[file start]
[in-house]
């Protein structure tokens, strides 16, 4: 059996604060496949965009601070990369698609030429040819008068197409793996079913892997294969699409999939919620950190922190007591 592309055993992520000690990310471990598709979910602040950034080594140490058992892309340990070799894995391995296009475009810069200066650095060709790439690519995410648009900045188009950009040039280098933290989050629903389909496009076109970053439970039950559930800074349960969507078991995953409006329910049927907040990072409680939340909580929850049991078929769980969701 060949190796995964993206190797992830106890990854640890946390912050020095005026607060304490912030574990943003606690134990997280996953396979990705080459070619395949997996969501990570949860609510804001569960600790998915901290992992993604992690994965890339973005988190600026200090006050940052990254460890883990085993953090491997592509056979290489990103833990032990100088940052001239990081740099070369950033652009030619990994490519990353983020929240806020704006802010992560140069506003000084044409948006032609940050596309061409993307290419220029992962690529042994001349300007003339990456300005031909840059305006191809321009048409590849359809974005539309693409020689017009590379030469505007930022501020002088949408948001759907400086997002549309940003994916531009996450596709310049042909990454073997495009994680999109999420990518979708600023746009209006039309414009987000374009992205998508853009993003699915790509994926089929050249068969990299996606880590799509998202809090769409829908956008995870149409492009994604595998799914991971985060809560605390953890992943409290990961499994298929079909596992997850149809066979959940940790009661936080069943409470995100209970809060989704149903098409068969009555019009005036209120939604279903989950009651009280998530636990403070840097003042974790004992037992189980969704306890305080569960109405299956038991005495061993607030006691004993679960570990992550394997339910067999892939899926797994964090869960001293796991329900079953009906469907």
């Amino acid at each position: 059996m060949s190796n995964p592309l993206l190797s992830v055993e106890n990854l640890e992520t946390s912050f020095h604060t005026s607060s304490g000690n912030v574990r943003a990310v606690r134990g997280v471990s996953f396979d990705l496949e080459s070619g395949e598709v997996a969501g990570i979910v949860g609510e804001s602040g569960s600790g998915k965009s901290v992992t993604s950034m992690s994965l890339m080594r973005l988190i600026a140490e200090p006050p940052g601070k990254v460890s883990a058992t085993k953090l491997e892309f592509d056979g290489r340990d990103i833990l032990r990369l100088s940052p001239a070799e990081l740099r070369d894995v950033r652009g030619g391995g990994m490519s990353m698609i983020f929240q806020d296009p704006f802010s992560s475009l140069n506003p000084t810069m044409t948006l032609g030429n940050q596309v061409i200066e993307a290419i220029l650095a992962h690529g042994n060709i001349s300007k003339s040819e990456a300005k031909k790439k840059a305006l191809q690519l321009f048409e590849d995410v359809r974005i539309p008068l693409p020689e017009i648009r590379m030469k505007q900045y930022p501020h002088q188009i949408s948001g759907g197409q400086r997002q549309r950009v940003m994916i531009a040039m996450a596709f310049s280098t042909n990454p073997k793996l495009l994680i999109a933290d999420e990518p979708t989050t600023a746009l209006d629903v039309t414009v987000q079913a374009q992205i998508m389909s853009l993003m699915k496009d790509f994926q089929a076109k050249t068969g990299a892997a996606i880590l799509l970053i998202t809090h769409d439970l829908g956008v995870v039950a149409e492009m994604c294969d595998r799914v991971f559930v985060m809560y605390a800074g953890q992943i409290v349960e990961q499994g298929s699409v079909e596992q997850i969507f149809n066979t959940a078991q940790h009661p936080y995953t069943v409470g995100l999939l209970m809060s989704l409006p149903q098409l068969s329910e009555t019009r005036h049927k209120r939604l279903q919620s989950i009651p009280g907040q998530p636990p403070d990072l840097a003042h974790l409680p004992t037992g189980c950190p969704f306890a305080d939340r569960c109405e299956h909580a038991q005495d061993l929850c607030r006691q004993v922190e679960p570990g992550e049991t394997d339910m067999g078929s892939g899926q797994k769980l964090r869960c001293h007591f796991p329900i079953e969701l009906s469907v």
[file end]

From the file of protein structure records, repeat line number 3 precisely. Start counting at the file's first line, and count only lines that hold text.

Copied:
């Amino acid at each position: 059996m060949s190796n995964p592309l993206l190797s992830v055993e106890n990854l640890e992520t946390s912050f020095h604060t005026s607060s304490g000690n912030v574990r943003a990310v606690r134990g997280v471990s996953f396979d990705l496949e080459s070619g395949e598709v997996a969501g990570i979910v949860g609510e804001s602040g569960s600790g998915k965009s901290v992992t993604s950034m992690s994965l890339m080594r973005l988190i600026a140490e200090p006050p940052g601070k990254v460890s883990a058992t085993k953090l491997e892309f592509d056979g290489r340990d990103i833990l032990r990369l100088s940052p001239a070799e990081l740099r070369d894995v950033r652009g030619g391995g990994m490519s990353m698609i983020f929240q806020d296009p704006f802010s992560s475009l140069n506003p000084t810069m044409t948006l032609g030429n940050q596309v061409i200066e993307a290419i220029l650095a992962h690529g042994n060709i001349s300007k003339s040819e990456a300005k031909k790439k840059a305006l191809q690519l321009f048409e590849d995410v359809r974005i539309p008068l693409p020689e017009i648009r590379m030469k505007q900045y930022p501020h002088q188009i949408s948001g759907g197409q400086r997002q549309r950009v940003m994916i531009a040039m996450a596709f310049s280098t042909n990454p073997k793996l495009l994680i999109a933290d999420e990518p979708t989050t600023a746009l209006d629903v039309t414009v987000q079913a374009q992205i998508m389909s853009l993003m699915k496009d790509f994926q089929a076109k050249t068969g990299a892997a996606i880590l799509l970053i998202t809090h769409d439970l829908g956008v995870v039950a149409e492009m994604c294969d595998r799914v991971f559930v985060m809560y605390a800074g953890q992943i409290v349960e990961q499994g298929s699409v079909e596992q997850i969507f149809n066979t959940a078991q940790h009661p936080y995953t069943v409470g995100l999939l209970m809060s989704l409006p149903q098409l068969s329910e009555t019009r005036h049927k209120r939604l279903q919620s989950i009651p009280g907040q998530p636990p403070d990072l840097a003042h974790l409680p004992t037992g189980c950190p969704f306890a305080d939340r569960c109405e299956h909580a038991q005495d061993l929850c607030r006691q004993v922190e679960p570990g992550e049991t394997d339910m067999g078929s892939g899926q797994k769980l964090r869960c001293h007591f796991p329900i079953e969701l009906s469907v």